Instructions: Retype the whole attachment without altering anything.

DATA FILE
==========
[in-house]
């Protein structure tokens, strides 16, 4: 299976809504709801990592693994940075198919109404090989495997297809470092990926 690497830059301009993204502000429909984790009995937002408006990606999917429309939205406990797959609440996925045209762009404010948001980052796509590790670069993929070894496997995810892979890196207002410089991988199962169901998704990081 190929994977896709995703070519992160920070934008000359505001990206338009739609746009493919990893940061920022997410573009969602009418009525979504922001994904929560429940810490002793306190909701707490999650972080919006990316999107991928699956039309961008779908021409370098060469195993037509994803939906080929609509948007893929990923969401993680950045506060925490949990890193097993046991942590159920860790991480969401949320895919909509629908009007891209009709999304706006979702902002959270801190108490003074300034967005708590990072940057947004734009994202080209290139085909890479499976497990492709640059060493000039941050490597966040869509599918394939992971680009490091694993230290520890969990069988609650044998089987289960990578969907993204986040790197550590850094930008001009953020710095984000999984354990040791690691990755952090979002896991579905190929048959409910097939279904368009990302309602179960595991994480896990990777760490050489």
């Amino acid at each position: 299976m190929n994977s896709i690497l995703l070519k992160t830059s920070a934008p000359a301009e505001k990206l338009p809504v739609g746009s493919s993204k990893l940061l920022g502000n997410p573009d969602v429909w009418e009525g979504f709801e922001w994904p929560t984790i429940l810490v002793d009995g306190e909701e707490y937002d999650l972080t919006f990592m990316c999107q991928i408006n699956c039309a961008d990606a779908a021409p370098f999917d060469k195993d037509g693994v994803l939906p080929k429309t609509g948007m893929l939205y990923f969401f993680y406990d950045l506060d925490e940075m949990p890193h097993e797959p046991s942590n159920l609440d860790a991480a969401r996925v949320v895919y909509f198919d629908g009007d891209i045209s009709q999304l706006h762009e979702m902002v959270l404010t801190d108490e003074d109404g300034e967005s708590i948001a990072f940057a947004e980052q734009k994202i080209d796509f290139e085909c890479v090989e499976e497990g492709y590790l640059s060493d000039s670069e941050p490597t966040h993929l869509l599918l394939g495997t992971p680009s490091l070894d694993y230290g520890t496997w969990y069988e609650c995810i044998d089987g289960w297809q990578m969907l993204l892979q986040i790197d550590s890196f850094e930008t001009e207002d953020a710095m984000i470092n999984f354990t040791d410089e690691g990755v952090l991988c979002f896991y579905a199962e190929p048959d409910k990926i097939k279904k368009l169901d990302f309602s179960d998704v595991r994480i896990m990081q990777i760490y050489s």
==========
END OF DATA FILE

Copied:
[in-house]
């Protein structure tokens, strides 16, 4: 299976809504709801990592693994940075198919109404090989495997297809470092990926 690497830059301009993204502000429909984790009995937002408006990606999917429309939205406990797959609440996925045209762009404010948001980052796509590790670069993929070894496997995810892979890196207002410089991988199962169901998704990081 190929994977896709995703070519992160920070934008000359505001990206338009739609746009493919990893940061920022997410573009969602009418009525979504922001994904929560429940810490002793306190909701707490999650972080919006990316999107991928699956039309961008779908021409370098060469195993037509994803939906080929609509948007893929990923969401993680950045506060925490949990890193097993046991942590159920860790991480969401949320895919909509629908009007891209009709999304706006979702902002959270801190108490003074300034967005708590990072940057947004734009994202080209290139085909890479499976497990492709640059060493000039941050490597966040869509599918394939992971680009490091694993230290520890969990069988609650044998089987289960990578969907993204986040790197550590850094930008001009953020710095984000999984354990040791690691990755952090979002896991579905190929048959409910097939279904368009990302309602179960595991994480896990990777760490050489």
């Amino acid at each position: 299976m190929n994977s896709i690497l995703l070519k992160t830059s920070a934008p000359a301009e505001k990206l338009p809504v739609g746009s493919s993204k990893l940061l920022g502000n997410p573009d969602v429909w009418e009525g979504f709801e922001w994904p929560t984790i429940l810490v002793d009995g306190e909701e707490y937002d999650l972080t919006f990592m990316c999107q991928i408006n699956c039309a961008d990606a779908a021409p370098f999917d060469k195993d037509g693994v994803l939906p080929k429309t609509g948007m893929l939205y990923f969401f993680y406990d950045l506060d925490e940075m949990p890193h097993e797959p046991s942590n159920l609440d860790a991480a969401r996925v949320v895919y909509f198919d629908g009007d891209i045209s009709q999304l706006h762009e979702m902002v959270l404010t801190d108490e003074d109404g300034e967005s708590i948001a990072f940057a947004e980052q734009k994202i080209d796509f290139e085909c890479v090989e499976e497990g492709y590790l640059s060493d000039s670069e941050p490597t966040h993929l869509l599918l394939g495997t992971p680009s490091l070894d694993y230290g520890t496997w969990y069988e609650c995810i044998d089987g289960w297809q990578m969907l993204l892979q986040i790197d550590s890196f850094e930008t001009e207002d953020a710095m984000i470092n999984f354990t040791d410089e690691g990755v952090l991988c979002f896991y579905a199962e190929p048959d409910k990926i097939k279904k368009l169901d990302f309602s179960d998704v595991r994480i896990m990081q990777i760490y050489s």